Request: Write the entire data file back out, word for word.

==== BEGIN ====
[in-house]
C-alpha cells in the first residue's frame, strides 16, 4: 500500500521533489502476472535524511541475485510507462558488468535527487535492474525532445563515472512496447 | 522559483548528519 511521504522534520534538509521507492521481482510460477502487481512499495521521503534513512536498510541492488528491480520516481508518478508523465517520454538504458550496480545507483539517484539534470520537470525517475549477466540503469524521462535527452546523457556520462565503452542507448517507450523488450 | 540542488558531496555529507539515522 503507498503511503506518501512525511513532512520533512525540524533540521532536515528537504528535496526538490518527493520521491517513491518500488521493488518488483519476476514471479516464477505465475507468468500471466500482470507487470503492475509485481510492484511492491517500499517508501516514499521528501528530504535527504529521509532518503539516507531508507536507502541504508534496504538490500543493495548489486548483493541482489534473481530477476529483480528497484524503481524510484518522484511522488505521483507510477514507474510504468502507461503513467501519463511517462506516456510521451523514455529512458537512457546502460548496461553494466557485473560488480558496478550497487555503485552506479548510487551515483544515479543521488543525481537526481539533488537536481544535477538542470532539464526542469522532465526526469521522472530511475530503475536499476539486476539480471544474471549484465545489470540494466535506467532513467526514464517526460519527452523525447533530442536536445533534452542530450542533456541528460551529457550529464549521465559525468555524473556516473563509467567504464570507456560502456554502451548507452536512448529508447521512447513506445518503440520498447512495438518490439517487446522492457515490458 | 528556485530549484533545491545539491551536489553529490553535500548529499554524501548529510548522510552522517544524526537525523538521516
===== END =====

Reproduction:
[in-house]
C-alpha cells in the first residue's frame, strides 16, 4: 500500500521533489502476472535524511541475485510507462558488468535527487535492474525532445563515472512496447 | 522559483548528519 511521504522534520534538509521507492521481482510460477502487481512499495521521503534513512536498510541492488528491480520516481508518478508523465517520454538504458550496480545507483539517484539534470520537470525517475549477466540503469524521462535527452546523457556520462565503452542507448517507450523488450 | 540542488558531496555529507539515522 503507498503511503506518501512525511513532512520533512525540524533540521532536515528537504528535496526538490518527493520521491517513491518500488521493488518488483519476476514471479516464477505465475507468468500471466500482470507487470503492475509485481510492484511492491517500499517508501516514499521528501528530504535527504529521509532518503539516507531508507536507502541504508534496504538490500543493495548489486548483493541482489534473481530477476529483480528497484524503481524510484518522484511522488505521483507510477514507474510504468502507461503513467501519463511517462506516456510521451523514455529512458537512457546502460548496461553494466557485473560488480558496478550497487555503485552506479548510487551515483544515479543521488543525481537526481539533488537536481544535477538542470532539464526542469522532465526526469521522472530511475530503475536499476539486476539480471544474471549484465545489470540494466535506467532513467526514464517526460519527452523525447533530442536536445533534452542530450542533456541528460551529457550529464549521465559525468555524473556516473563509467567504464570507456560502456554502451548507452536512448529508447521512447513506445518503440520498447512495438518490439517487446522492457515490458 | 528556485530549484533545491545539491551536489553529490553535500548529499554524501548529510548522510552522517544524526537525523538521516